I want to get the best sound I can for your film and this requires a team to do it.   I need to have someone I can trust to get the microphones in the right places.  This is a highly skilled job, you need to be aware of how different microphones work in relation to their environments,  the angles of frame from different lenses and how lighting is going to affect where you can or can’t be.  It requires knowing the intricacies of different costumes and how to work in close proximity to actors in getting radio mics fitted.  It’s not just “holding a mic on a stick”- would you ask a runner to pull focus?

4) Pre-production
So many shorts seem to suffer from the problem of suddenly realising they need a sound mixer.  It really helps if we’re across the pre production process.  Take us to recces!  I know it’s extra time and we’re not always available, but it can make the difference of a scene being usable or not.  Will you require generator(s), where will they be positioned?  Are you next to something which is noisy and out of shot?  How will it be shot and lit?  What are the costumes like?  If we can work things out with the relevant departments beforehand it can make a huge difference to what you get as a final piece, again- it’s teamwork.  If I’m brought on at the last minute I can try my best to solve problems, but it’s less likely to happen

5) Expectations vs budget
I can’t do everything with just basic kit, scenes with multiple speaking characters may require 2 booms and as many radios as there are characters (especially in exteriors).  Also radio mics are *really* expensive, at least £2k per channel.  We’ll also need to provide a mixer and recorder with that many tracks and might be more than I own.  I can’t give you this stuff for free.   Is anyone singing? Playback might be required.  It could be a case of paring down your expectations to meet the budget you’ve got or re-allocating it- do you really need to spend extra on hiring those super shiny lenses etc?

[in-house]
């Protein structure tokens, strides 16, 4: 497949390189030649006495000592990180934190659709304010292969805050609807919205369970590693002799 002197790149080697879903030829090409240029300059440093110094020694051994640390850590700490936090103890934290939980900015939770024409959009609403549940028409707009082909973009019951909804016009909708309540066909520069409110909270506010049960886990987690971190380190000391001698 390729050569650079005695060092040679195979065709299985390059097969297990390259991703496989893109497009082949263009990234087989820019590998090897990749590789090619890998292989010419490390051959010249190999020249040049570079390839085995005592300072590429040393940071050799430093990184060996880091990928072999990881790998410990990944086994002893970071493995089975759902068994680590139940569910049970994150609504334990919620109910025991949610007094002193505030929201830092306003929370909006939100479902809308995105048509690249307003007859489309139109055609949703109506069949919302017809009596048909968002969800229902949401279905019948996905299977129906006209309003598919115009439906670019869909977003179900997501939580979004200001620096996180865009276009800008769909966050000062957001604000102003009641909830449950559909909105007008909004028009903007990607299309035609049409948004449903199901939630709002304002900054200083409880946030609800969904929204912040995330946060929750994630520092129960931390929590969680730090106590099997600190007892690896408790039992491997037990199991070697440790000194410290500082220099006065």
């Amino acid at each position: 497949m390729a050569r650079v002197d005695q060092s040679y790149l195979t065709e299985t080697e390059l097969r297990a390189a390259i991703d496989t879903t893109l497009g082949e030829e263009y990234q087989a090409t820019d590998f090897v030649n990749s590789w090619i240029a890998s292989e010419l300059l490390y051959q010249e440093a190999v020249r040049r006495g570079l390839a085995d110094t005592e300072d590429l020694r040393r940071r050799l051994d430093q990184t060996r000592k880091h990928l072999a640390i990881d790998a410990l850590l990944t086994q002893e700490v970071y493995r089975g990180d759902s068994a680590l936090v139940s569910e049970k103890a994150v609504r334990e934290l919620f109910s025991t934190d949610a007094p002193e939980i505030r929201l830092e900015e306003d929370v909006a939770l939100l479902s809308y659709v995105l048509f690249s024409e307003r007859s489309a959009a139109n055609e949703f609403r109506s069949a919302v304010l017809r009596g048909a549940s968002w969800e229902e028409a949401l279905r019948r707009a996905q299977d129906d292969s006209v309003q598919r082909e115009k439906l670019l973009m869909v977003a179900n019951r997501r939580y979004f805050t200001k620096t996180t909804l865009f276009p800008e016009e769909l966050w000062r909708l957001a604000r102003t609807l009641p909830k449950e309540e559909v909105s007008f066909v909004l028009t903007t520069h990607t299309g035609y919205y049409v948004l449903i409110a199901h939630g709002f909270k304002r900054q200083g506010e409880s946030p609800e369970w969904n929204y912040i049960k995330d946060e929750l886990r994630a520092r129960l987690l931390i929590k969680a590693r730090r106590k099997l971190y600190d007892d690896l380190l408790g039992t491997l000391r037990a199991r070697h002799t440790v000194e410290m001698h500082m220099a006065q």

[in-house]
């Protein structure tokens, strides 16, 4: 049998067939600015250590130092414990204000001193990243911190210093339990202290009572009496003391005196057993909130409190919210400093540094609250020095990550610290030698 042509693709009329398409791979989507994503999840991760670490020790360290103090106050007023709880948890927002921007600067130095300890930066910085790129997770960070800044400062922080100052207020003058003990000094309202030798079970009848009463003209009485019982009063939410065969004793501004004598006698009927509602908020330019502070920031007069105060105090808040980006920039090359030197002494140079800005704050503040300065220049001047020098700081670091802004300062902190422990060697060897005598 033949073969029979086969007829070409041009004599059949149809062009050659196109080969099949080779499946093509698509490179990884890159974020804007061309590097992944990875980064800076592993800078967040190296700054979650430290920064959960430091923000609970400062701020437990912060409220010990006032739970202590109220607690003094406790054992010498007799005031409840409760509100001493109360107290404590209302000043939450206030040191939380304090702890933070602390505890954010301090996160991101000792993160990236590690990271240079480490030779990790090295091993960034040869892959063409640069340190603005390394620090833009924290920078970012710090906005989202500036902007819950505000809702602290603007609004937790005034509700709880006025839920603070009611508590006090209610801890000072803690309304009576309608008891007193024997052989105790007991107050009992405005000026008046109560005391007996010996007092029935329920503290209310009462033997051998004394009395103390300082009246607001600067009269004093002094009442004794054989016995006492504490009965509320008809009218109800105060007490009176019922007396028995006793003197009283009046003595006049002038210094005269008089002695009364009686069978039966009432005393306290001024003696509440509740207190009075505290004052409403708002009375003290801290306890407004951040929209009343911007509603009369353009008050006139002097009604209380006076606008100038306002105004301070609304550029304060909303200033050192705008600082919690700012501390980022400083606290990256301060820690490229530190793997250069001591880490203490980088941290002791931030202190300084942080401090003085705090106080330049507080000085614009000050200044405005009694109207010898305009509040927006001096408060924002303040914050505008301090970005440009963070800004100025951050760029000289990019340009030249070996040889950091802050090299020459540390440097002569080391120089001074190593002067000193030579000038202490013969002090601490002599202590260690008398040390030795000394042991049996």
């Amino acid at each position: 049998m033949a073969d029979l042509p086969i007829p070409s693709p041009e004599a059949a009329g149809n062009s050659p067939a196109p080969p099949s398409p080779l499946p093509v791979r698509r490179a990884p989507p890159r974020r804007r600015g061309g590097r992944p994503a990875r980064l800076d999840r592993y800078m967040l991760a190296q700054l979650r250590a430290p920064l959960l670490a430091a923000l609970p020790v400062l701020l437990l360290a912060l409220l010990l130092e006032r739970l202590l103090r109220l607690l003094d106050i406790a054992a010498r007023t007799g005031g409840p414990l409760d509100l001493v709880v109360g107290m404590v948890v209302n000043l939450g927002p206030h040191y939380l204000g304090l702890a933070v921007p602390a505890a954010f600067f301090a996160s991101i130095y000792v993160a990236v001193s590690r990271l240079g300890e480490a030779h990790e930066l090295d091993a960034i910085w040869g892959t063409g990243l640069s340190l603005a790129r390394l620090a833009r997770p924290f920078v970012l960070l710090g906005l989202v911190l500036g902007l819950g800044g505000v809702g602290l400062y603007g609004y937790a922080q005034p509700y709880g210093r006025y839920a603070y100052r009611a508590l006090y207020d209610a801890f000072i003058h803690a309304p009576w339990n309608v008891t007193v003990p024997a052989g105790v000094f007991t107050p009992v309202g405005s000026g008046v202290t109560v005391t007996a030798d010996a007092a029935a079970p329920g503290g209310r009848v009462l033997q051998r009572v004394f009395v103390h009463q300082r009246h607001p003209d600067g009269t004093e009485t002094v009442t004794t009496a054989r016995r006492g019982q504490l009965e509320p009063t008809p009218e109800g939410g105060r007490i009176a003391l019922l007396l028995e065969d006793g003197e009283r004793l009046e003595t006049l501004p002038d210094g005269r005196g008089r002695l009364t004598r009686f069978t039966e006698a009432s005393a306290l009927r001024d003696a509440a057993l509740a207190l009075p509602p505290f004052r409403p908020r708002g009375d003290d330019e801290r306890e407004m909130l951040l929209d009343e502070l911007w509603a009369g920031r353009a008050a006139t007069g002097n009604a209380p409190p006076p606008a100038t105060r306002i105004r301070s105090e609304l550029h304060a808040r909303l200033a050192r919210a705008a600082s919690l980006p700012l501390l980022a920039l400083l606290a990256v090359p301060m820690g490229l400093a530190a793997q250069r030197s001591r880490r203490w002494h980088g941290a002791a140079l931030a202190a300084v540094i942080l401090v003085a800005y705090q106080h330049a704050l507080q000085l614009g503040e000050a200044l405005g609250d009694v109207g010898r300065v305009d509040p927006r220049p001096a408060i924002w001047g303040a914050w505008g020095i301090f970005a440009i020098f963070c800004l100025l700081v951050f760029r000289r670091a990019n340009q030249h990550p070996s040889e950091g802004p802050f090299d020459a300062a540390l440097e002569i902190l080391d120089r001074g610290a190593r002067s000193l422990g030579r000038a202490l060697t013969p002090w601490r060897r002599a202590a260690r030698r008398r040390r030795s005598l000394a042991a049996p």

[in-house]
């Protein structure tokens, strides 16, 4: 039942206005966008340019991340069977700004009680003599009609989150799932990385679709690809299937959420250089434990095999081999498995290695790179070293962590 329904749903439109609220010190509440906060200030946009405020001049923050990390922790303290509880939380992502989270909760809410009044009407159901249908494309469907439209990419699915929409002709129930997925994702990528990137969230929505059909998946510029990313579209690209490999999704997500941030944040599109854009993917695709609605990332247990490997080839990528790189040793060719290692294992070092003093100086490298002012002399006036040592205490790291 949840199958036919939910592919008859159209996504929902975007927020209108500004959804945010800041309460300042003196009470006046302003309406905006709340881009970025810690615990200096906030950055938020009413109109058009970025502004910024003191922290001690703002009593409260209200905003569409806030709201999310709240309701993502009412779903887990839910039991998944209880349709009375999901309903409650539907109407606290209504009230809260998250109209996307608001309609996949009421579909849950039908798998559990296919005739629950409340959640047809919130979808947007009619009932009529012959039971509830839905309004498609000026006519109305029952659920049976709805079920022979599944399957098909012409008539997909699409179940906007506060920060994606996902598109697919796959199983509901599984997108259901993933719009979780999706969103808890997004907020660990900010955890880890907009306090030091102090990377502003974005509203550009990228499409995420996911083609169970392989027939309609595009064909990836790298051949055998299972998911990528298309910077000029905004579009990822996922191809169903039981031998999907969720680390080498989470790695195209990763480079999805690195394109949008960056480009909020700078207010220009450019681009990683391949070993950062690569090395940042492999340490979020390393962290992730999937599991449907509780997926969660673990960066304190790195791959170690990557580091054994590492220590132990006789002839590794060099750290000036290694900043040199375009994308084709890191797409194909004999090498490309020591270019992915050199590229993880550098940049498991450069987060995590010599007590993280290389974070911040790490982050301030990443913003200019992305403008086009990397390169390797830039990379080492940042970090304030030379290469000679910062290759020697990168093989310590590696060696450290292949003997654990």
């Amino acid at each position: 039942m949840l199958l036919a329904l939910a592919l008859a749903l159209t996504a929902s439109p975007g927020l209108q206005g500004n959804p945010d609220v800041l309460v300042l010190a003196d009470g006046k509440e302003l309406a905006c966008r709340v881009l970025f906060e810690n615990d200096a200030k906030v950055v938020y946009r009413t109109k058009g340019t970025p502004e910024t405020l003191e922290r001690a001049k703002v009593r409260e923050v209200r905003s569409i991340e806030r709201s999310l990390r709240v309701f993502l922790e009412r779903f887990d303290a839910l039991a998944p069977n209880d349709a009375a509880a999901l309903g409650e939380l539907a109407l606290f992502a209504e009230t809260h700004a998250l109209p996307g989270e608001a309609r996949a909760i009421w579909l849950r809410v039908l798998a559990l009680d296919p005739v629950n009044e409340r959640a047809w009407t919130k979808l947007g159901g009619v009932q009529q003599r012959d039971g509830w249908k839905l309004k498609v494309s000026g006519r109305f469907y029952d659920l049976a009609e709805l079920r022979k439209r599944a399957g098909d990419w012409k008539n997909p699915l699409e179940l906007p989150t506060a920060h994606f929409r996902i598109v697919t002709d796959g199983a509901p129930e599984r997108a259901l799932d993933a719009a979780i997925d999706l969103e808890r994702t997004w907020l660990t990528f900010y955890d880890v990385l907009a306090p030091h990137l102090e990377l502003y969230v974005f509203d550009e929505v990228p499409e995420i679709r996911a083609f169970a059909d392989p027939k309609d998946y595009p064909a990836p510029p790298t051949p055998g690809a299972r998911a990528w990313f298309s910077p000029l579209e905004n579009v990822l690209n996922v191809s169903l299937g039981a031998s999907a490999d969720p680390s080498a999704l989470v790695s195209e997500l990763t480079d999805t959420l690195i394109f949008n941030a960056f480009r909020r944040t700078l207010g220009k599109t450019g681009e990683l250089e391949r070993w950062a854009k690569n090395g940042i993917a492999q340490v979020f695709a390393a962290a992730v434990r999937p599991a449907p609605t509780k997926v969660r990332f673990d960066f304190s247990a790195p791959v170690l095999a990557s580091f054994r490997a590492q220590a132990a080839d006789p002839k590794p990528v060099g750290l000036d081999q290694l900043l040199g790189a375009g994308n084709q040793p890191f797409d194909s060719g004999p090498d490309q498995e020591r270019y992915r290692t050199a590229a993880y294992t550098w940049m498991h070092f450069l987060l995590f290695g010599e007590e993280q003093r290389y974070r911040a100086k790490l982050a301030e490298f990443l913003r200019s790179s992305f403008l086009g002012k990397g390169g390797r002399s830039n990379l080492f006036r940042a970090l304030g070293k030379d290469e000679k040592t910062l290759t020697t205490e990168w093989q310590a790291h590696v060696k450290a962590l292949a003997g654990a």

6) Time/scheduling
This can really make the difference between a good or bad shoot.  If things get rushed, people make mistakes or don’t get the time needed to fix something then your film will suffer for it.  Also, please don’t take people’s time for granted- let them get some rest!  I tend to charge my standard overtime rate on anything over 12hrs, even if I’m donating my time for free.  This isn’t because I’m greedy, it’s a penalty so that my time and the rest of the crew’s isn’t taken for granted and we can actually get some sleep, if we’re tired mistakes and accidents can happen- again, it’s just a film.  Also really think hard about whether night work is necessary or not, you’ll be really messing with crew’s sleep patterns and effectively taking another day away from them to re-adjust

7) Post Production
Make sure you budget for this, whatever.  If you’re on a tight budget, don’t expect to do any ADR (automated dialogue replacement), you’ll need to hire a studio- it’ll take ages and you won’t get the same performance as in the moment.  If I’m on set and ask for wild lines (run without sync with camera), it’s important that I get them- here a few minutes can save a lot of money and stress later down the line.  It’s still really important to get a quality post production team- the production tracks are only one ingredient to the soundtrack- here the soundtrack will take shape.  This is also why I don’t have a showreel- I’m only getting one ingredient to the soundtrack, it’s up to the post team  to cook it into something lovely.   I’ll try and give them options too, with isolated tracks and will record the off lines if I’ve got the resources.  However, an inexperienced (or even just having the picture editor) post team can make a mess of things which can really affect the quality of your film